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Variety Hits Mailbag

October 8, 2005

From: Jason Bacon
To: LouPickney@gmail.com
Date: Oct 8, 2005 3:35 PM
Subject: Lou, Again I Need Your Help Please!!! WSGA-FM Is Lying!

Lou,

I sent you an email a few months ago about WSGA, wondering if you'd give them a listen for a while and see what you think. I understand that you're a busy man, but did you get to hear it at all?

Which brings me to the reason I wrote this email...

I know you're the king of all things Variety Hits ;), but this station is a mockery! A sham! I stopped listening months ago as their playlist is beyond repetitive. I think there's one person in the studio switching out tapes. There is no kind of "trainwreck" effect and it used to sicken me to hear "Save It For A Rainy Day" every day without fail, usually about the same time.

Is there anyway to exclude Freedom 104.7 as a Variety Hits station ? It's clearly not reflecting the basic charter of the format.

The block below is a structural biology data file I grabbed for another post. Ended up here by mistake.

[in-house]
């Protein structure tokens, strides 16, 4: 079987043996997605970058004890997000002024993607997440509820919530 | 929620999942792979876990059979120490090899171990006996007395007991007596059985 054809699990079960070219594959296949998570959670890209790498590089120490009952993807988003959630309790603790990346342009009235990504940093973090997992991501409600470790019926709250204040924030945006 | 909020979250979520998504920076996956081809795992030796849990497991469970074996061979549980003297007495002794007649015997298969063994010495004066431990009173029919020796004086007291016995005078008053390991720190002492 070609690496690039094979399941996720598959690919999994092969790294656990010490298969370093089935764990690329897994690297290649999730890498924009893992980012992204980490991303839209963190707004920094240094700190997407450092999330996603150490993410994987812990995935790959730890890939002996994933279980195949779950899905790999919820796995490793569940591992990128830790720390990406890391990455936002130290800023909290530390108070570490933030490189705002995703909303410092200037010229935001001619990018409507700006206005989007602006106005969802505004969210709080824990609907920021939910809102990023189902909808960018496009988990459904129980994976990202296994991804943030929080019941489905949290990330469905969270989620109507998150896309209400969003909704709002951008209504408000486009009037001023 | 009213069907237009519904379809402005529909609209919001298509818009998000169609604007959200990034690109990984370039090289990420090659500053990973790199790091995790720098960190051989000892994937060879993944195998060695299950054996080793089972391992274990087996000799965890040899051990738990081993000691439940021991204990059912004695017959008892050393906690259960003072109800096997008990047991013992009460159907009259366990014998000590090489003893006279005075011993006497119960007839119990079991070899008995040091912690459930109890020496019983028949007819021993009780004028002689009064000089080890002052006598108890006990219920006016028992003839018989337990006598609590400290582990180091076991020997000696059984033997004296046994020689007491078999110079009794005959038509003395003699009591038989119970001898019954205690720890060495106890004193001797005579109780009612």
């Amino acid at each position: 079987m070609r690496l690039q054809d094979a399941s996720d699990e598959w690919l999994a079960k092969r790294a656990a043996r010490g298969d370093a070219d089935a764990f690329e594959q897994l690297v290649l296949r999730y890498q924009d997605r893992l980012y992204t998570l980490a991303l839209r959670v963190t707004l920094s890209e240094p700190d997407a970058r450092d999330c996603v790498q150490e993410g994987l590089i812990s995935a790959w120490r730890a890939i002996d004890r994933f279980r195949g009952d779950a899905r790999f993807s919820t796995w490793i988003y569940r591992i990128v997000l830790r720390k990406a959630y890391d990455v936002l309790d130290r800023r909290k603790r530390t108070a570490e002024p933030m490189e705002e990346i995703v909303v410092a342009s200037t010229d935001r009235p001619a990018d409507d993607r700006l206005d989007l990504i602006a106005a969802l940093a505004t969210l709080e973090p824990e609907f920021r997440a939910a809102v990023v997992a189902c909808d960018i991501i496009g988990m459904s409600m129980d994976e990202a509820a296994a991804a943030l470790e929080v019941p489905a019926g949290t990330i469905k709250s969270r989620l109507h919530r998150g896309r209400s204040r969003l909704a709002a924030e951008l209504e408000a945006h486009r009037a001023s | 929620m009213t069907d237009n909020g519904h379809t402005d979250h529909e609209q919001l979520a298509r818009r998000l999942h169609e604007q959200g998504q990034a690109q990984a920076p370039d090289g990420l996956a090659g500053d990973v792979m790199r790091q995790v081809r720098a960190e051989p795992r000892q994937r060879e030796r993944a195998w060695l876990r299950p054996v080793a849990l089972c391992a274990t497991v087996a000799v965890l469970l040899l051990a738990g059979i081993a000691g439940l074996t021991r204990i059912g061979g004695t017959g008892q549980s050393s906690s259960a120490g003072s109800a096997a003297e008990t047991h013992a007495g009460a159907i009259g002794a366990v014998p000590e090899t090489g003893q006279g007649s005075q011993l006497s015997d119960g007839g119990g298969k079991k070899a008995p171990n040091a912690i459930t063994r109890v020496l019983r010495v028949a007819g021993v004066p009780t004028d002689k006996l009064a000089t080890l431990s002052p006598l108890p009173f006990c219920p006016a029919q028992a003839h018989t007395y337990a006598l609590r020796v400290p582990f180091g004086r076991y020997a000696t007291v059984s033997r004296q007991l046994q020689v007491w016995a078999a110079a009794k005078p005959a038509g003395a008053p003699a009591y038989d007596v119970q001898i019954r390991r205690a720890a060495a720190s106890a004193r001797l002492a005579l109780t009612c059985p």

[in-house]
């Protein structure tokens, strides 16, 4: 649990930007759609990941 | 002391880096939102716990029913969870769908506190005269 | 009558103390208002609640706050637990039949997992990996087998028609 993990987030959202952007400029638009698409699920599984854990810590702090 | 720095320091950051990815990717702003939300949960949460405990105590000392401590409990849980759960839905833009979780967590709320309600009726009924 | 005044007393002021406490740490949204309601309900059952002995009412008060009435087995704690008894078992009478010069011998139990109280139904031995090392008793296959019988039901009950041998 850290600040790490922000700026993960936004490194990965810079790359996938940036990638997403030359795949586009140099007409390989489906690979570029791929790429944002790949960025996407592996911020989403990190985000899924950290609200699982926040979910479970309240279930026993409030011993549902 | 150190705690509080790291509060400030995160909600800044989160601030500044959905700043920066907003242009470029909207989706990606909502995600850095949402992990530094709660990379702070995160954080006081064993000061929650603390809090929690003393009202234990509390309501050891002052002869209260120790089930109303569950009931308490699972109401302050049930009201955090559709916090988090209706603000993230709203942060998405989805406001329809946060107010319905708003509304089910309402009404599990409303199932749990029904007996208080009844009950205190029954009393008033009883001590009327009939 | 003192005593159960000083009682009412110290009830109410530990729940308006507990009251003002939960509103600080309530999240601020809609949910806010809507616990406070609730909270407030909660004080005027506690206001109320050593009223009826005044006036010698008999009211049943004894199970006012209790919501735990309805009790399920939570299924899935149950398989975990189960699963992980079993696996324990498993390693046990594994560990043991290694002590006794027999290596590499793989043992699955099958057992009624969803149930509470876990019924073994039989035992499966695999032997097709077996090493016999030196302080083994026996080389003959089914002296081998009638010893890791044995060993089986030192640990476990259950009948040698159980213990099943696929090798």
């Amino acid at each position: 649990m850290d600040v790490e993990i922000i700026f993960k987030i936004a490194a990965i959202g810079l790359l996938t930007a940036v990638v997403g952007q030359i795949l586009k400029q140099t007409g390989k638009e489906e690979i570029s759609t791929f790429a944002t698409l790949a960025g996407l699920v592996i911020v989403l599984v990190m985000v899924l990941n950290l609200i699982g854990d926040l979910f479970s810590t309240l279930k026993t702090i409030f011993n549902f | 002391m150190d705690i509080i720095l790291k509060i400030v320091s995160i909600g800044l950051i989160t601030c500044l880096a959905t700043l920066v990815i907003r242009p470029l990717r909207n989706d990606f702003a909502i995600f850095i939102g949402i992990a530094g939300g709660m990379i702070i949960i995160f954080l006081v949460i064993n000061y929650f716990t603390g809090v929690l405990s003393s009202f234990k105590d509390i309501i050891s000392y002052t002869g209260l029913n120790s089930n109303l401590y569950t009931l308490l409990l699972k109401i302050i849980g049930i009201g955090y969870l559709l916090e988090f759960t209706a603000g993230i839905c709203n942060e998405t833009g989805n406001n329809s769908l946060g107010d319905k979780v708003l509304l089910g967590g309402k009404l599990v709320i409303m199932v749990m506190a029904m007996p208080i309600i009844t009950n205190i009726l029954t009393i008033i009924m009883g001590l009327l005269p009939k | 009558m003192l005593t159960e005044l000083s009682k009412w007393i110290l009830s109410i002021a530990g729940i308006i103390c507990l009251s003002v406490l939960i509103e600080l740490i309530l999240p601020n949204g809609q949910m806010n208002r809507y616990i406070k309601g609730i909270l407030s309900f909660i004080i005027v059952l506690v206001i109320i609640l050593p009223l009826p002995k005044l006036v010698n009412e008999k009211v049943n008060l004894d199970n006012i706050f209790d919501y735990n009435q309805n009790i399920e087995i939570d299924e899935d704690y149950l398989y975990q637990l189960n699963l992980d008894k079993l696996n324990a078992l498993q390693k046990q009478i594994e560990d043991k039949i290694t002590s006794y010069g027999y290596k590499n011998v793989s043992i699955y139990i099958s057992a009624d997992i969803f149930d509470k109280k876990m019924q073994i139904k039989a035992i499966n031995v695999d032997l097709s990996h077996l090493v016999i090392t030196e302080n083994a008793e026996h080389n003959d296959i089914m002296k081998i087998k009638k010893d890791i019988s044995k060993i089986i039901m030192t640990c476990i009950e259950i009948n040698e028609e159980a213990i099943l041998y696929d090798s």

In any case, the flip of WGCO to JACK FM is breathtaking and wonderful. I'd be bemoaning the fact that I wanted a JACK FM here in Savannah, and Triad Broadcasting delivered. I think that, outside of radio enthusiasts like myself, this market is unfamiliar with the format and so 98.3 JACK FM should deliver desirable numbers and demographics (read: younger) in the next ratings book. Those unhappy with the change can flock to Cumulus's less-than-a-year-old Oldies station, Cool 103.9. But I expect to read angry letters to the editor in our local media for the next several weeks.

Thanks for everything that you do, Lou. Take care and have a great weekend!

Lou: I was waiting for a "travershamockery" reference in there. Currently WSGA falls into the Variety Hits category, but they might be a good example of how difficult it is to effectively program the format on a small market level. There's a reason that there are now three different satellite-fed versions of the format. My question would be: if WSGA is not Variety Hits, then what are they?

What you mentioned about Triad and WGCO is pretty much on the money. Providing a strong brand-name format with city-grade signal coverage against a locally programmed signal that comes in as a rimshot gives WGCO a decided advantage.

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